As you’ve been driving around your neighborhood over the past several months, maybe you’ve noticed that something’s missing: teenage drivers.
It’s not because they’re all holed up in their homes playing video games, texting on their mobile phones, and listening to emo music. (Well, it could be that.)
There’s a more basic reason there aren’t as many teen drivers on the roads these days: money. More specifically, their parents’ lack of it. Meaning they can’t afford to buy everything they once could – such as auto insurance for their sons and daughters.
A recent survey by Nationwide Mutual Insurance Company revealed that paying for auto insurance for teen drivers is a major concern among parents today. In fact, parents shell out an average of $3,100 annually to allow their teenagers to drive (including insurance, gasoline, and vehicle maintenance). The poll revealed that parents generally handle about 2/3 of these expenses related to their teens’ driving, while about 40% of those surveyed said they assume all of those costs. Only one out of six said their teenager is fully responsible for his or her driving-related expenses.
Because of the steep costs associated with new drivers, some parents are opting to delay buying auto insurance for their teens – which means keeping their kids out of the drivers’ seat. You have to wonder how the average teenager reacts to that.
As much as they might like to, parents know that they can’t put off insuring their teens forever. So for those families struggling with this conundrum, here are a few ways that they may be able to save some money on their teenagers’ auto insurance policies.
Add the teen to the parents’ policy. Many insurance companies allow you to do this and take advantage of any discounts that may have been earned by the adult listed on the policy. This might result in a lower premium than you would get if you purchased a separate insurance policy for your teen.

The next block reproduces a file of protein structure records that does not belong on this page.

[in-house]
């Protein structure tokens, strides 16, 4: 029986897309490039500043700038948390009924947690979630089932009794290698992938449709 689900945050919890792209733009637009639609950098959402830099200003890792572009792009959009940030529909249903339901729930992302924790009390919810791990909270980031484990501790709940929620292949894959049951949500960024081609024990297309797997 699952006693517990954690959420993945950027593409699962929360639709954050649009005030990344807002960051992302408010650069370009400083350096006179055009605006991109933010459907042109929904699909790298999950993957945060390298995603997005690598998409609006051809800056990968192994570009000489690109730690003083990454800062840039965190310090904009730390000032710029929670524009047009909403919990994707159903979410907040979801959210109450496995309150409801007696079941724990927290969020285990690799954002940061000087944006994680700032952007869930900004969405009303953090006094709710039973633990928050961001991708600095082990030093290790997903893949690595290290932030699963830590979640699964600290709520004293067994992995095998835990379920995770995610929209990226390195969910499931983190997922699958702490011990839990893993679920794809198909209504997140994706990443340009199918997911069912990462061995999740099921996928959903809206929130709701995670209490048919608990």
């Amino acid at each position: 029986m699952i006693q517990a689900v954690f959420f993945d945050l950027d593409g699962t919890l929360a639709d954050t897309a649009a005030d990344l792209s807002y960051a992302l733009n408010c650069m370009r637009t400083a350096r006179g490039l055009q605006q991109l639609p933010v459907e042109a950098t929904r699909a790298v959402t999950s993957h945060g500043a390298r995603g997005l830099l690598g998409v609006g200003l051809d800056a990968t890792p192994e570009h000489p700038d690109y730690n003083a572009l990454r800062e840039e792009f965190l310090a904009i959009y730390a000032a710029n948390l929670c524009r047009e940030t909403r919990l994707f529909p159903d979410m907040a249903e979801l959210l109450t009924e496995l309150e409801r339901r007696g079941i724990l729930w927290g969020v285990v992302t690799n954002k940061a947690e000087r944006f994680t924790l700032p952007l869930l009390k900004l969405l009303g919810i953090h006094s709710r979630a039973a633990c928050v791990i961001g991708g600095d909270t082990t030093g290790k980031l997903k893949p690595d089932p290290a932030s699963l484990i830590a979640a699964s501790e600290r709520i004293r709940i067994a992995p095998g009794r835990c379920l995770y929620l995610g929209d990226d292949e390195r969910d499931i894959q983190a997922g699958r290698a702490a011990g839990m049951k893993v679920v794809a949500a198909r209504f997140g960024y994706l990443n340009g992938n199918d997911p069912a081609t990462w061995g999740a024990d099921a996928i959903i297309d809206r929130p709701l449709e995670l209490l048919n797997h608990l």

Opt for higher deductibles. When setting up your teen’s policy, you may want to consider choosing a higher deductible plan in order to save money on the premiums. If you combine this decision with parental restrictions on where (and how fast) your teen can drive, you can reduce the chances of motor vehicle accidents occurring.
Search for good student discounts. Studies have shown that better students make more skilled drivers, and insurance companies have taken note. That’s why you may be able to find auto insurance policies which reward academic performance with lower premiums.
Seek out additional discounts. Most insurance companies offer a discount on premiums when drivers complete a defensive driving or driver certification program. So enrolling your teen in one of these courses may cut your costs (and he or she might even learn something!)
Ask about multiline discounts. Almost all insurers give you a rate cut if you bundle your policies for life, auto, and home insurance together. So take a look at your overall insurance situation and see if switching companies could put some money back in your pocket.
Employing a little initiative and creativity may help you to obtain cheap car insurance for your teenage driver – and help bring harmony to your family. It won’t make your teen clean up his or her bedroom or answer your questions with more than one word – but hey, you can’t expect miracles, right?
Image credits: articlia.com, athenadiaries.blogspot.com, parentcentral.ca